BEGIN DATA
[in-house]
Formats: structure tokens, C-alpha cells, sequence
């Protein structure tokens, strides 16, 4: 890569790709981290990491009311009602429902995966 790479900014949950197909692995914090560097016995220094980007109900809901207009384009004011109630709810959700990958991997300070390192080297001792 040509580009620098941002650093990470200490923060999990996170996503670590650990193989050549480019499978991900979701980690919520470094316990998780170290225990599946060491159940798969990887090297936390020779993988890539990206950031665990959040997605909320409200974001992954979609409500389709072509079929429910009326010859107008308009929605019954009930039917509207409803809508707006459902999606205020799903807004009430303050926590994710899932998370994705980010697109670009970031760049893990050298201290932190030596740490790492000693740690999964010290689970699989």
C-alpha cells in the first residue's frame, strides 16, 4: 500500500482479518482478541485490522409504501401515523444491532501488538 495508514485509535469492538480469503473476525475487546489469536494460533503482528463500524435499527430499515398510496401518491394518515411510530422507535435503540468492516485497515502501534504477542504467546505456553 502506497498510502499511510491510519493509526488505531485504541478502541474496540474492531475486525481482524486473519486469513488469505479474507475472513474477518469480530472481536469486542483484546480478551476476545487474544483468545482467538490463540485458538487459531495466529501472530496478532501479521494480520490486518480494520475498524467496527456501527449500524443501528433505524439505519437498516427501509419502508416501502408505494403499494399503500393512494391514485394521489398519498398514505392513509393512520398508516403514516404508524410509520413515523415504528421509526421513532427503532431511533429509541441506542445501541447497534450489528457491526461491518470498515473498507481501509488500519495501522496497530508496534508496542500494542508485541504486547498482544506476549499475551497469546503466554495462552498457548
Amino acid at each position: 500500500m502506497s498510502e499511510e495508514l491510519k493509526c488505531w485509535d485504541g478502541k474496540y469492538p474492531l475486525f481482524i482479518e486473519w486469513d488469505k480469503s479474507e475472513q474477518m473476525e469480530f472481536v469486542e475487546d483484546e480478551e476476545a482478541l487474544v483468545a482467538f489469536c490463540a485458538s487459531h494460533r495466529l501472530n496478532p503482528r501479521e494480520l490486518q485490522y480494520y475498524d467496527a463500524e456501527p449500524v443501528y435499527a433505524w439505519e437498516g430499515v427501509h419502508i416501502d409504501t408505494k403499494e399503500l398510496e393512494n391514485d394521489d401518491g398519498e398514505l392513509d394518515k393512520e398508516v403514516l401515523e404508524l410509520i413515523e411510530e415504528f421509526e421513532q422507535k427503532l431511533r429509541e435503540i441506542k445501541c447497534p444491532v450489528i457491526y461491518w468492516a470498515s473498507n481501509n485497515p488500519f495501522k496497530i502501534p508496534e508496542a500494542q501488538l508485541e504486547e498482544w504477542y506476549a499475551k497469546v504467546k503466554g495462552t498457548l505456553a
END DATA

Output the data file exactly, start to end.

[in-house]
Formats: structure tokens, C-alpha cells, sequence
């Protein structure tokens, strides 16, 4: 890569790709981290990491009311009602429902995966 790479900014949950197909692995914090560097016995220094980007109900809901207009384009004011109630709810959700990958991997300070390192080297001792 040509580009620098941002650093990470200490923060999990996170996503670590650990193989050549480019499978991900979701980690919520470094316990998780170290225990599946060491159940798969990887090297936390020779993988890539990206950031665990959040997605909320409200974001992954979609409500389709072509079929429910009326010859107008308009929605019954009930039917509207409803809508707006459902999606205020799903807004009430303050926590994710899932998370994705980010697109670009970031760049893990050298201290932190030596740490790492000693740690999964010290689970699989």
C-alpha cells in the first residue's frame, strides 16, 4: 500500500482479518482478541485490522409504501401515523444491532501488538 495508514485509535469492538480469503473476525475487546489469536494460533503482528463500524435499527430499515398510496401518491394518515411510530422507535435503540468492516485497515502501534504477542504467546505456553 502506497498510502499511510491510519493509526488505531485504541478502541474496540474492531475486525481482524486473519486469513488469505479474507475472513474477518469480530472481536469486542483484546480478551476476545487474544483468545482467538490463540485458538487459531495466529501472530496478532501479521494480520490486518480494520475498524467496527456501527449500524443501528433505524439505519437498516427501509419502508416501502408505494403499494399503500393512494391514485394521489398519498398514505392513509393512520398508516403514516404508524410509520413515523415504528421509526421513532427503532431511533429509541441506542445501541447497534450489528457491526461491518470498515473498507481501509488500519495501522496497530508496534508496542500494542508485541504486547498482544506476549499475551497469546503466554495462552498457548
Amino acid at each position: 500500500m502506497s498510502e499511510e495508514l491510519k493509526c488505531w485509535d485504541g478502541k474496540y469492538p474492531l475486525f481482524i482479518e486473519w486469513d488469505k480469503s479474507e475472513q474477518m473476525e469480530f472481536v469486542e475487546d483484546e480478551e476476545a482478541l487474544v483468545a482467538f489469536c490463540a485458538s487459531h494460533r495466529l501472530n496478532p503482528r501479521e494480520l490486518q485490522y480494520y475498524d467496527a463500524e456501527p449500524v443501528y435499527a433505524w439505519e437498516g430499515v427501509h419502508i416501502d409504501t408505494k403499494e399503500l398510496e393512494n391514485d394521489d401518491g398519498e398514505l392513509d394518515k393512520e398508516v403514516l401515523e404508524l410509520i413515523e411510530e415504528f421509526e421513532q422507535k427503532l431511533r429509541e435503540i441506542k445501541c447497534p444491532v450489528i457491526y461491518w468492516a470498515s473498507n481501509n485497515p488500519f495501522k496497530i502501534p508496534e508496542a500494542q501488538l508485541e504486547e498482544w504477542y506476549a499475551k497469546v504467546k503466554g495462552t498457548l505456553a